Guenther Steiner taking the 'little satisfactions' from Haas' tough season | Planet F1

Guenther Steiner says he is able to take some positives, which he described as “little satisfactions”, out of Haas’ character-building season.

Due to not upgrading their car, and putting all their development focus on 2022, Haas always thought they would face an uphill battle to score any points this year.

That is exactly how it has turned out, with rookie drivers Mick Schumacher and Nikita Mazepin consistently at the back of the field and between them having achieved a best race finish of 12th for the German in the Hungarian Grand Prix.

But amid the gloom comes the occasional ray of light, with Schumacher having reached Q2 at the French Grand Prix – a feat he admitted he was targeting again last time out in Russia.

The son of Michael Schumacher split the Alfa Romeos and was less than a quarter of a second behind Kimi Raikkonen, which was no mean achievement considering they were clocking lap times approaching 1min 50sec.

As expected, there have been plenty of hiccups along the way this year, with Schumacher and Mazepin having squabbled on track, but team principal Steiner is certainly finding reasons to be cheerful.

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An up-and-down afternoon in Sochi – Guenther gives his thoughts…#HaasF1 #RussianGP pic.twitter.com/948fITtj1L

— Haas F1 Team (@HaasF1Team) September 26, 2021

“[The performance] shows the guys are learning, which is the most important thing to be ready next year,” Steiner told reporters.

“It’s pretty nice. We were close, or Mick was close, to Kimi [in Russian GP qualifying] so it’s always encouraging. At least you get some little satisfactions out of a weekend.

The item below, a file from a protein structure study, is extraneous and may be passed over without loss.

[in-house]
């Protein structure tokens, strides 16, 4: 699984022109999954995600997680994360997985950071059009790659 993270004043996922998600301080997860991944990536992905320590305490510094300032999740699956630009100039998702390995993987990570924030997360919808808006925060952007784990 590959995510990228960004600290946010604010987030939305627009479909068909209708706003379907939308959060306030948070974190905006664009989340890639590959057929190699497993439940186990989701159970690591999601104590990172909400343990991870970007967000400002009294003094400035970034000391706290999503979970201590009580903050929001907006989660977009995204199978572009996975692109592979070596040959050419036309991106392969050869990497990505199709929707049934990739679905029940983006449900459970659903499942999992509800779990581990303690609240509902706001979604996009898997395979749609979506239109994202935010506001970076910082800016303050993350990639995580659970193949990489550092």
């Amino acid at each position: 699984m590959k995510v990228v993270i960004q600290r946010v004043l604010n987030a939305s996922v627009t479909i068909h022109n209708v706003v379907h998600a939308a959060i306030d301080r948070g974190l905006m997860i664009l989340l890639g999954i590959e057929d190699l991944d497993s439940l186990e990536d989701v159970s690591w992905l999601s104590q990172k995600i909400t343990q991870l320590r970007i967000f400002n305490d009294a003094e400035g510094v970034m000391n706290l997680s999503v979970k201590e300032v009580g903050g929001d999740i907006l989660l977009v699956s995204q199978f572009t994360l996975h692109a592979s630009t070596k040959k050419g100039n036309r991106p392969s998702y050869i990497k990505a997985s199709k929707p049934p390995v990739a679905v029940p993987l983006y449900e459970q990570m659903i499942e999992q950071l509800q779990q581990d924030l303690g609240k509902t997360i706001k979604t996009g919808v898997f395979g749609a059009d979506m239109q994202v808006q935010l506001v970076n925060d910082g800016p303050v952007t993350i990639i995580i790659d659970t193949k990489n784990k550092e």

“There aren’t many but every little fight, at least we can take the fight to somebody. I think we are getting better each race weekend and the aim is to be in a good place next year when hopefully we can go for points at the weekends.”

 

Steiner added that the learning curve for Schumacher and Mazepin on their step up from Formula 2 had perhaps been steeper than either of them had anticipated.

“They both are learning a lot and they will never admit it, but when you start in F1 you think you know everything and 10 races later you actually realise how little you knew when you started,” added the Italian, who will work with the same duo again next season.

“That process will still go on for a while with young drivers like this. They are maybe a few years of learning but they are now in a good position [where] at least they learn all the processes, they know the team.

“We have always said our aim is to have drivers that stay more than one year because it takes time to get used to it, especially when you are a rookie. I think we are in a decent place next year with the drivers.”

 

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